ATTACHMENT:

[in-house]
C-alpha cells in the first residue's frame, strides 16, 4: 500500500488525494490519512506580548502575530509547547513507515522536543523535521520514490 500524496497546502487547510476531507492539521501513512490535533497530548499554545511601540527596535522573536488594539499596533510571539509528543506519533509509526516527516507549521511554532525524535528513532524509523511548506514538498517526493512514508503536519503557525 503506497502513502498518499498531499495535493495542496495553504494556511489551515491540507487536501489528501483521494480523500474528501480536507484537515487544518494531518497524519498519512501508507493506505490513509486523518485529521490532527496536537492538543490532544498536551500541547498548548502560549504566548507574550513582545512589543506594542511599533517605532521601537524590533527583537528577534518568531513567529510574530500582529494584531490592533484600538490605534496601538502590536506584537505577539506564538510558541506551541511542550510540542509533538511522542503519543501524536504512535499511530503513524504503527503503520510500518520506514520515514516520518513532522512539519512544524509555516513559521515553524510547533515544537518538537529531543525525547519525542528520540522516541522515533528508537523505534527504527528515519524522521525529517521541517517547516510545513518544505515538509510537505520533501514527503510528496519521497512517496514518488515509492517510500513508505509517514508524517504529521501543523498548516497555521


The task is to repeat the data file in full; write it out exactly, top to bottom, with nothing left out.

[in-house]
C-alpha cells in the first residue's frame, strides 16, 4: 500500500488525494490519512506580548502575530509547547513507515522536543523535521520514490 500524496497546502487547510476531507492539521501513512490535533497530548499554545511601540527596535522573536488594539499596533510571539509528543506519533509509526516527516507549521511554532525524535528513532524509523511548506514538498517526493512514508503536519503557525 503506497502513502498518499498531499495535493495542496495553504494556511489551515491540507487536501489528501483521494480523500474528501480536507484537515487544518494531518497524519498519512501508507493506505490513509486523518485529521490532527496536537492538543490532544498536551500541547498548548502560549504566548507574550513582545512589543506594542511599533517605532521601537524590533527583537528577534518568531513567529510574530500582529494584531490592533484600538490605534496601538502590536506584537505577539506564538510558541506551541511542550510540542509533538511522542503519543501524536504512535499511530503513524504503527503503520510500518520506514520515514516520518513532522512539519512544524509555516513559521515553524510547533515544537518538537529531543525525547519525542528520540522516541522515533528508537523505534527504527528515519524522521525529517521541517517547516510545513518544505515538509510537505520533501514527503510528496519521497512517496514518488515509492517510500513508505509517514508524517504529521501543523498548516497555521